Michael D. STEIN, et al., Plaintiffs and Appellants, v. INTERNATIONAL INSURANCE CO., Defendant and Respondent.
This case involves an attempt by plaintiffs Michael Stein and Michael Stein, APC (collectively Stein) and James Warner to recover from their legal malpractice insurance carrier, defendant International Insurance Company, damages attributable to a malpractice suit which was never filed. Plaintiffs assert they reasonably incurred expenses investigating and defending against a potential claim notwithstanding a lawsuit on that claim was never filed.
We reject International's principal contention that it has no duty to reimburse an insured for expenses incurred in the investigation of a claim simply because a lawsuit has not been filed. We nonetheless conclude that the relevant insurance policy, which provides that an insured may incur reimbursable “claims expenses” with the written consent of the insurer, requires at a minimum that the insured notify the insurer what investigation and defense expenses the insured believes are reasonably necessary. Because such a specific request was never made in this case, we hold the trial court properly granted summary judgment in favor of International.
FACTUAL AND PROCEDURAL BACKGROUND
Stein purchased a standard claims-made lawyer's professional liability policy from International which insured him and his employees against claims for professional negligence. Warner, a lawyer employed by Stein, was listed as a named insured. Under the policy, International agreed to pay “all sums which the Insured shall become legally obligated to pay as damages caused by acts or omissions, ․ of the Insured, or any person for whose acts or omissions the Insured is legally responsible, ․” In addition, International was obligated to “defend any suit against the Insured alleging such act or omission and seeking damages which are payable under the terms of this policy, ․” The policy also specified that International would “pay all claims expenses in addition to the applicable limits of liability.” “Claims expenses” were elsewhere defined to include “fees, costs, and expenses resulting from the investigation, adjustment, defense and appeal of a claim, suit or proceeding arising in connection therewith, if incurred by the Company, or by the Insured with written consent of the Company, ․”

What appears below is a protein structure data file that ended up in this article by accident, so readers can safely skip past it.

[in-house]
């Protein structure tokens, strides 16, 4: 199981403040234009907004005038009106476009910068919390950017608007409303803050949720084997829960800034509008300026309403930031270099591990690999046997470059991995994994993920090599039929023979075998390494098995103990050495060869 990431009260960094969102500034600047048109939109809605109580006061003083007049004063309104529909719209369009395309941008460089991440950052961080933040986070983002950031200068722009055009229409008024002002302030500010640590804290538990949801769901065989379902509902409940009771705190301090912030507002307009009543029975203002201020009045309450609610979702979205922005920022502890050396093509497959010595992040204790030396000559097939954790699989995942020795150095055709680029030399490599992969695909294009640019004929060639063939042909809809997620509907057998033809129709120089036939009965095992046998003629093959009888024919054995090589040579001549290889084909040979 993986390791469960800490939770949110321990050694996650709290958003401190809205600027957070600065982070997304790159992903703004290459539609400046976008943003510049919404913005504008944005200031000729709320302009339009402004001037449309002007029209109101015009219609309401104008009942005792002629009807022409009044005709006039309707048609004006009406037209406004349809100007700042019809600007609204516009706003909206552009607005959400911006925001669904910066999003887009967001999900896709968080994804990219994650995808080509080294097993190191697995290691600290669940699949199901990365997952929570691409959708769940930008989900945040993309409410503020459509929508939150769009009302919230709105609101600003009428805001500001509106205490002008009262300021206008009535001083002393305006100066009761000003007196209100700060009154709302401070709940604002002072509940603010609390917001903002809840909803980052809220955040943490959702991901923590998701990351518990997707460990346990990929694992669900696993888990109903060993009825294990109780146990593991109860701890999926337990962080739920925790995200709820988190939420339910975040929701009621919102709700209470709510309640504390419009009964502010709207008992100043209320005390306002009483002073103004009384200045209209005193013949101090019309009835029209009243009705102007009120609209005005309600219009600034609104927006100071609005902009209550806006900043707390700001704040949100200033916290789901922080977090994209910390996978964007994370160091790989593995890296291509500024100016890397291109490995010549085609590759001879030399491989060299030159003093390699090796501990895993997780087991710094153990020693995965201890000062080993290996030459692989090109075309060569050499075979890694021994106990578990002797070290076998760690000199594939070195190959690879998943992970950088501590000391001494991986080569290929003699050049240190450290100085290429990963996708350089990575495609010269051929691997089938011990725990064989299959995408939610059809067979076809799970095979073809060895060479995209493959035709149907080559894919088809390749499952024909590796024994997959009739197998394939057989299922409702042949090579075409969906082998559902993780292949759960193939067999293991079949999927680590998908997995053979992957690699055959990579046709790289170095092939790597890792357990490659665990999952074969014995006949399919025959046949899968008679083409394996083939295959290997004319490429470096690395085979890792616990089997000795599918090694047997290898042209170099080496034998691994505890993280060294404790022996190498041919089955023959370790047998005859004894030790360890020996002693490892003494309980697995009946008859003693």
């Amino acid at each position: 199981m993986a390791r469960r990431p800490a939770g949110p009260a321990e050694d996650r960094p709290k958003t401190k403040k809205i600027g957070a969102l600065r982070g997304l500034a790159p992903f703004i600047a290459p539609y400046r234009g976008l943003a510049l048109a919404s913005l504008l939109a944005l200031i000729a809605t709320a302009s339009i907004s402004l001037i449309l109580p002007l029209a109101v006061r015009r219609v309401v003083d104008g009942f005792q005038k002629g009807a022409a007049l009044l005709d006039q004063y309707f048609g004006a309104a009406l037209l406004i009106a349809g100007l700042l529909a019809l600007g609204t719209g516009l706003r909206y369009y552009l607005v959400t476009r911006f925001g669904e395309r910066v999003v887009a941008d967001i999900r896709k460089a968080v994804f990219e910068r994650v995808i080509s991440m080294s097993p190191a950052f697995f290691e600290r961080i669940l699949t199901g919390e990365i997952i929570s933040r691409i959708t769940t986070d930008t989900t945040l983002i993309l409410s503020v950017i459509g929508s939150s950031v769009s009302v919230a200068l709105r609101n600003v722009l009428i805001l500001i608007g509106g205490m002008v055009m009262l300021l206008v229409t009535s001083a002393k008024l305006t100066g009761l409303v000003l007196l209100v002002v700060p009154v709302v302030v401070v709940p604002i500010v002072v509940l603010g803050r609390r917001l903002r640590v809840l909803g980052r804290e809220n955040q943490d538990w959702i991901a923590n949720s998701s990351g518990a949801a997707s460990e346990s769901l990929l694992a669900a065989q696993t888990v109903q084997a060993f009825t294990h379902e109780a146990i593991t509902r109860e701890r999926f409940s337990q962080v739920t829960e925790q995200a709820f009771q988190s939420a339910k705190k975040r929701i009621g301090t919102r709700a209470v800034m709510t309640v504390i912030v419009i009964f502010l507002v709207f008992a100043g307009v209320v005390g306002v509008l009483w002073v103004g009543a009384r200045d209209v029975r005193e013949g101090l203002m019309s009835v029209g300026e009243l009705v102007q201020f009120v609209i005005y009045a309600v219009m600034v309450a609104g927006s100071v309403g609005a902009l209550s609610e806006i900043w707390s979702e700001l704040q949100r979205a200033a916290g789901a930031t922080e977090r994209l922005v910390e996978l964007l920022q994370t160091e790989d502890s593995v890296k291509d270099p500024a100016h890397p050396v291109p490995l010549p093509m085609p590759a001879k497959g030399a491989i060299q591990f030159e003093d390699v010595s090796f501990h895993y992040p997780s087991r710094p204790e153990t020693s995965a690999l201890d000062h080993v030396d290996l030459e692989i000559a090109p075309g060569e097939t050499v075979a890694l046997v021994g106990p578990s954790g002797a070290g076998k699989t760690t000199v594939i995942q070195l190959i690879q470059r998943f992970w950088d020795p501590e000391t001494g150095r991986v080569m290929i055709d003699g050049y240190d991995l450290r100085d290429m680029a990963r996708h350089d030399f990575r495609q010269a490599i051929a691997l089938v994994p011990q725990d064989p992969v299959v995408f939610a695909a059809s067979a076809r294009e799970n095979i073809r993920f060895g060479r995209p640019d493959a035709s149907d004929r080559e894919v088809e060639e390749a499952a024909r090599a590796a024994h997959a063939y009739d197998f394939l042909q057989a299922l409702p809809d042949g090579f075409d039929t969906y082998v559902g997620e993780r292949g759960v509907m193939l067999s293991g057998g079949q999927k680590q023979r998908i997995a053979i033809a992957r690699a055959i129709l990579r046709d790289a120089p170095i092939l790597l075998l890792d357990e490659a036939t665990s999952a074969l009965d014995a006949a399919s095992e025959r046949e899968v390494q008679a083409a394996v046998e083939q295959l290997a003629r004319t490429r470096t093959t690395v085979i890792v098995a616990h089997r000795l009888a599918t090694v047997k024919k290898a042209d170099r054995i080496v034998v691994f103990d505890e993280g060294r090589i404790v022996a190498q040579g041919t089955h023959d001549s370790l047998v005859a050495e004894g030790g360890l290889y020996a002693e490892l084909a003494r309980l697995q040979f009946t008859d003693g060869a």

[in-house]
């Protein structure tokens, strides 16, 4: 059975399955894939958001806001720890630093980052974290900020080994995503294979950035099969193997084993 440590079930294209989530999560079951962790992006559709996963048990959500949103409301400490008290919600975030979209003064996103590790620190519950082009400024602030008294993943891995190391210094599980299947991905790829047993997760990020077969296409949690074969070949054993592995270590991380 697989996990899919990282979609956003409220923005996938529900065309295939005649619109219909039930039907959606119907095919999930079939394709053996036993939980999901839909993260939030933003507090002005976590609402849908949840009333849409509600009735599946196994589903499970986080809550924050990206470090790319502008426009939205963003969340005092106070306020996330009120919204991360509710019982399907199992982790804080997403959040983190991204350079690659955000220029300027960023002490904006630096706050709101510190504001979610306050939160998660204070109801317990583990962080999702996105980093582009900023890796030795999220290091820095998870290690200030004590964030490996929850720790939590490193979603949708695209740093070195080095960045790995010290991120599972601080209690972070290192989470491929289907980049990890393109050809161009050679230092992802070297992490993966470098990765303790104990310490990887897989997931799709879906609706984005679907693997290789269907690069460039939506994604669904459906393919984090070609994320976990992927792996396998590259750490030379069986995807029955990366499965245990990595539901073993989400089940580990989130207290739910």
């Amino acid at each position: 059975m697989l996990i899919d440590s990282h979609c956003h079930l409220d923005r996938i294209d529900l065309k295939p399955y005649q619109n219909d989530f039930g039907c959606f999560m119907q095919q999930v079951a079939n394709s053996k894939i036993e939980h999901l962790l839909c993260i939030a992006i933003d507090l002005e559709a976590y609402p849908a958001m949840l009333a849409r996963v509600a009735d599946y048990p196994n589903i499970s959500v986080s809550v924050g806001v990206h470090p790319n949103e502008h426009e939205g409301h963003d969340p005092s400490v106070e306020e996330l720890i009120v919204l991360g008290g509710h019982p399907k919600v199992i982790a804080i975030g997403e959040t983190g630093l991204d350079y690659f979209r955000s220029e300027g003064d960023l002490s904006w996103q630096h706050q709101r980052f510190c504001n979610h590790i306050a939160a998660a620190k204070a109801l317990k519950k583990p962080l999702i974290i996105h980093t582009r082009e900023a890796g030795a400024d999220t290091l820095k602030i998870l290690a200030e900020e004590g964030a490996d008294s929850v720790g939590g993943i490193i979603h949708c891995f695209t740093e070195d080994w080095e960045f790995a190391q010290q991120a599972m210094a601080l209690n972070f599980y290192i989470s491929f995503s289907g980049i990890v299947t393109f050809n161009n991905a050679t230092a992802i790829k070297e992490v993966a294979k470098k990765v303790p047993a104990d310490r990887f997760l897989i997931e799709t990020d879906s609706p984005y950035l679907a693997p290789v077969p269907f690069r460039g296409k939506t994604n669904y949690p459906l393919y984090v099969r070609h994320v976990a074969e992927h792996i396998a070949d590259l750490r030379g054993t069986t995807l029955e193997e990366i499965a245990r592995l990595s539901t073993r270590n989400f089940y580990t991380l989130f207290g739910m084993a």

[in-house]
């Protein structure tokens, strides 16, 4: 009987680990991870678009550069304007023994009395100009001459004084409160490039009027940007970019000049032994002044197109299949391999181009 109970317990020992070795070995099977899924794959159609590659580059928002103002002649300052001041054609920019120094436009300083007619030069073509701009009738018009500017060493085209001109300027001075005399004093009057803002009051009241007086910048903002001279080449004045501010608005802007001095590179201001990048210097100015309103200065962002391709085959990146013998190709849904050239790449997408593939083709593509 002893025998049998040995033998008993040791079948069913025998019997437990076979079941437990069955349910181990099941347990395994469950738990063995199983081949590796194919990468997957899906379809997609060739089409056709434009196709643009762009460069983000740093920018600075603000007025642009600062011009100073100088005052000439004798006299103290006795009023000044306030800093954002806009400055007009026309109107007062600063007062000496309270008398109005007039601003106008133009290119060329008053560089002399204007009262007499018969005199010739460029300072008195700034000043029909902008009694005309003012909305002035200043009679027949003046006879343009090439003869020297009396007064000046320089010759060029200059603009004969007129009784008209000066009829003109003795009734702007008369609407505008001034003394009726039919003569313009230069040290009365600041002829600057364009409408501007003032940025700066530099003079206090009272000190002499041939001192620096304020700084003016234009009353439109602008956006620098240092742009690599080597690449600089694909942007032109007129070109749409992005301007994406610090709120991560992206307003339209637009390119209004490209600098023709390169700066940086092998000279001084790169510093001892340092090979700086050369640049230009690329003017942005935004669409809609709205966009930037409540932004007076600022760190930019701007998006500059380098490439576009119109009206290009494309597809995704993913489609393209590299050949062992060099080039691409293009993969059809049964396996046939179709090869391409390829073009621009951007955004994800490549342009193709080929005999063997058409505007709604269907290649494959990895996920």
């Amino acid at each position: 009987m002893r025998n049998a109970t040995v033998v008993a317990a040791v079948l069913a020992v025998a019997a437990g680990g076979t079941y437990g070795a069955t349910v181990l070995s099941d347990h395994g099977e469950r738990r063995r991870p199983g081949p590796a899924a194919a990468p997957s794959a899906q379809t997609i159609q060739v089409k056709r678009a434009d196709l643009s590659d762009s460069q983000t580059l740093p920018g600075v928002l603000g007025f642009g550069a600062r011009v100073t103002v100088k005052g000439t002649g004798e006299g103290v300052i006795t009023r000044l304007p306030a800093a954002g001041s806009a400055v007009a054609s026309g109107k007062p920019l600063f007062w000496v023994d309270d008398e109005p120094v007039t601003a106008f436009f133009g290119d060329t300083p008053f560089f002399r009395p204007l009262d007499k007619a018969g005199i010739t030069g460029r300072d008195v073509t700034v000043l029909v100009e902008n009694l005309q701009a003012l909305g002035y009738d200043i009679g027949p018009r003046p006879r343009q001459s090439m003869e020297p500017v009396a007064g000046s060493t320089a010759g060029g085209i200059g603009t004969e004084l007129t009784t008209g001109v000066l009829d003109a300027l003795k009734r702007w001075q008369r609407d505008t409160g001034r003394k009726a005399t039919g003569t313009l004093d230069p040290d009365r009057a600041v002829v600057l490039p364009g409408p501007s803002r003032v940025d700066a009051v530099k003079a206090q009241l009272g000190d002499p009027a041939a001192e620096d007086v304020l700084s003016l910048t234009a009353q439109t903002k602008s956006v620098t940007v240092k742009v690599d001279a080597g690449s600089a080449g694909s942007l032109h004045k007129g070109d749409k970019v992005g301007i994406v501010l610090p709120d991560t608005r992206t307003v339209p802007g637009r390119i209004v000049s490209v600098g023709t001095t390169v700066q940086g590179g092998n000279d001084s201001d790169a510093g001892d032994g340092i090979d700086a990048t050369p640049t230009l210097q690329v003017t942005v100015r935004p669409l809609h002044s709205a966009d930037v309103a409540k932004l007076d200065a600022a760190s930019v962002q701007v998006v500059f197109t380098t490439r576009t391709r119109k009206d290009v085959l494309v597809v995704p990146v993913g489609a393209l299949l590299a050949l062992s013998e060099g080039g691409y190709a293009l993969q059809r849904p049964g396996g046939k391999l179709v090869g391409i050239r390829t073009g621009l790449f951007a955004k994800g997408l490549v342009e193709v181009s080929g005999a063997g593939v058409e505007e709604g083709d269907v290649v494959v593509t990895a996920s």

A federal grand jury indicted Warner in June 1984 on charges arising from his representation of certain clients including Cecil Stoffer and Steven Giffin. Stoffer and Giffin were also indicted. Warner notified International of the indictment and requested that International provide his criminal defense. International refused, citing as grounds that a defense to criminal charges was not within the terms of the policy.
Late in July, Robert Grimes, an attorney representing Cecil Stoffer, wrote to Warner advising him of Grimes' belief “that Cecil Stoffer would never have been charged in the case were it not for communications with you, and some activities and communications which you undertook which might amount to negligence. I also believe that the advice you gave Cecil, and upon which he relied, causing him to be indicted, came well within the scope of legal advice to a client or a potential client.” Grimes requested that Warner notify his insurance carrier “to see if they will provide a legal defense to Cecil Stoffer in this case, for action and advice by you which I believe may have been negligent.” Grimes also asked whether Warner would be willing to waive a statute of limitations defense so that Stoffer would not have to prosecute a civil action against Warner at the same time they were both defending against federal criminal charges.1
Warner notified International and forwarded a copy of Grimes' letter. Other than to request that Warner notify them when a suit was filed and responsive pleadings were due, International took no action to defend against Stoffer's possible “claim.” Warner allegedly spoke with an attorney for International, R. Gaylord Smith, about Grimes' letter, but Smith refused to acknowledge any connection between the criminal action and the civil matter or offer advice to Warner concerning the statute of limitations issue. Stein claimed he was “forced to hire attorneys and investigate to prepare Warner's defense, and protect myself and my corporation from civil liability.”
Warner was acquitted in the criminal action. No malpractice suit was ever filed against Warner or Stein. Nonetheless, plaintiffs filed this action against International alleging breach of contract, breach of the implied covenant of good faith and fair dealing and related causes of action. The court granted summary judgment in favor of International on all causes of action. Plaintiffs appeal from that judgment.